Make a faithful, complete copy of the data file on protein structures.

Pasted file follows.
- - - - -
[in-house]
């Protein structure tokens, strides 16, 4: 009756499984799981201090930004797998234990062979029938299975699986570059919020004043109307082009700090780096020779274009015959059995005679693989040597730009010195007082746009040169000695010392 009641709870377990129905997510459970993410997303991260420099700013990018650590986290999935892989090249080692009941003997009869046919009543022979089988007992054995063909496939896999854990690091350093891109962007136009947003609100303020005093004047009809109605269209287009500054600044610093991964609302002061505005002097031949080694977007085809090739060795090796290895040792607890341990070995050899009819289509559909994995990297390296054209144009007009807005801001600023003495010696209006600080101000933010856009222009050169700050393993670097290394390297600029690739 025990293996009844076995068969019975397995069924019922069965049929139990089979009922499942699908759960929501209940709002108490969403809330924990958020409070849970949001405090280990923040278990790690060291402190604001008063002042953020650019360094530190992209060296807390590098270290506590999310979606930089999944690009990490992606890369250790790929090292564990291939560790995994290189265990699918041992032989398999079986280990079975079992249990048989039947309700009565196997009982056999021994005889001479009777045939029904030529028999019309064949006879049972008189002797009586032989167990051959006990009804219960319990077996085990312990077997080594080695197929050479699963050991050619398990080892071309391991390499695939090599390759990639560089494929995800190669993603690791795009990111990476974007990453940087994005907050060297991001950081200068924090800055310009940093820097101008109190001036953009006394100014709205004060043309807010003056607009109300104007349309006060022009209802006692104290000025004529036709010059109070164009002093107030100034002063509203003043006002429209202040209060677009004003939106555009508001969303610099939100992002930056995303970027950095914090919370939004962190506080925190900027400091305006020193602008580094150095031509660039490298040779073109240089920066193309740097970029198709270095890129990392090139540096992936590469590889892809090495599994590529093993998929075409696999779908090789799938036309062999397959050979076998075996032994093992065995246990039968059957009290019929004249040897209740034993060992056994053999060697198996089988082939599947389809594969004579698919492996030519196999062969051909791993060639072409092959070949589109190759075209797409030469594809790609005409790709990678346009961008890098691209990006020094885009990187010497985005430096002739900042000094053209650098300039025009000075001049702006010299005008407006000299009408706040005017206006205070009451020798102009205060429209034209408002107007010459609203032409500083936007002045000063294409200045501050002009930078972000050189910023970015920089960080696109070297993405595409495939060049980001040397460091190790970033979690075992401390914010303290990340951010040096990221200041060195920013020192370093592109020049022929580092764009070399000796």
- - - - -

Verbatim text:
[in-house]
């Protein structure tokens, strides 16, 4: 009756499984799981201090930004797998234990062979029938299975699986570059919020004043109307082009700090780096020779274009015959059995005679693989040597730009010195007082746009040169000695010392 009641709870377990129905997510459970993410997303991260420099700013990018650590986290999935892989090249080692009941003997009869046919009543022979089988007992054995063909496939896999854990690091350093891109962007136009947003609100303020005093004047009809109605269209287009500054600044610093991964609302002061505005002097031949080694977007085809090739060795090796290895040792607890341990070995050899009819289509559909994995990297390296054209144009007009807005801001600023003495010696209006600080101000933010856009222009050169700050393993670097290394390297600029690739 025990293996009844076995068969019975397995069924019922069965049929139990089979009922499942699908759960929501209940709002108490969403809330924990958020409070849970949001405090280990923040278990790690060291402190604001008063002042953020650019360094530190992209060296807390590098270290506590999310979606930089999944690009990490992606890369250790790929090292564990291939560790995994290189265990699918041992032989398999079986280990079975079992249990048989039947309700009565196997009982056999021994005889001479009777045939029904030529028999019309064949006879049972008189002797009586032989167990051959006990009804219960319990077996085990312990077997080594080695197929050479699963050991050619398990080892071309391991390499695939090599390759990639560089494929995800190669993603690791795009990111990476974007990453940087994005907050060297991001950081200068924090800055310009940093820097101008109190001036953009006394100014709205004060043309807010003056607009109300104007349309006060022009209802006692104290000025004529036709010059109070164009002093107030100034002063509203003043006002429209202040209060677009004003939106555009508001969303610099939100992002930056995303970027950095914090919370939004962190506080925190900027400091305006020193602008580094150095031509660039490298040779073109240089920066193309740097970029198709270095890129990392090139540096992936590469590889892809090495599994590529093993998929075409696999779908090789799938036309062999397959050979076998075996032994093992065995246990039968059957009290019929004249040897209740034993060992056994053999060697198996089988082939599947389809594969004579698919492996030519196999062969051909791993060639072409092959070949589109190759075209797409030469594809790609005409790709990678346009961008890098691209990006020094885009990187010497985005430096002739900042000094053209650098300039025009000075001049702006010299005008407006000299009408706040005017206006205070009451020798102009205060429209034209408002107007010459609203032409500083936007002045000063294409200045501050002009930078972000050189910023970015920089960080696109070297993405595409495939060049980001040397460091190790970033979690075992401390914010303290990340951010040096990221200041060195920013020192370093592109020049022929580092764009070399000796």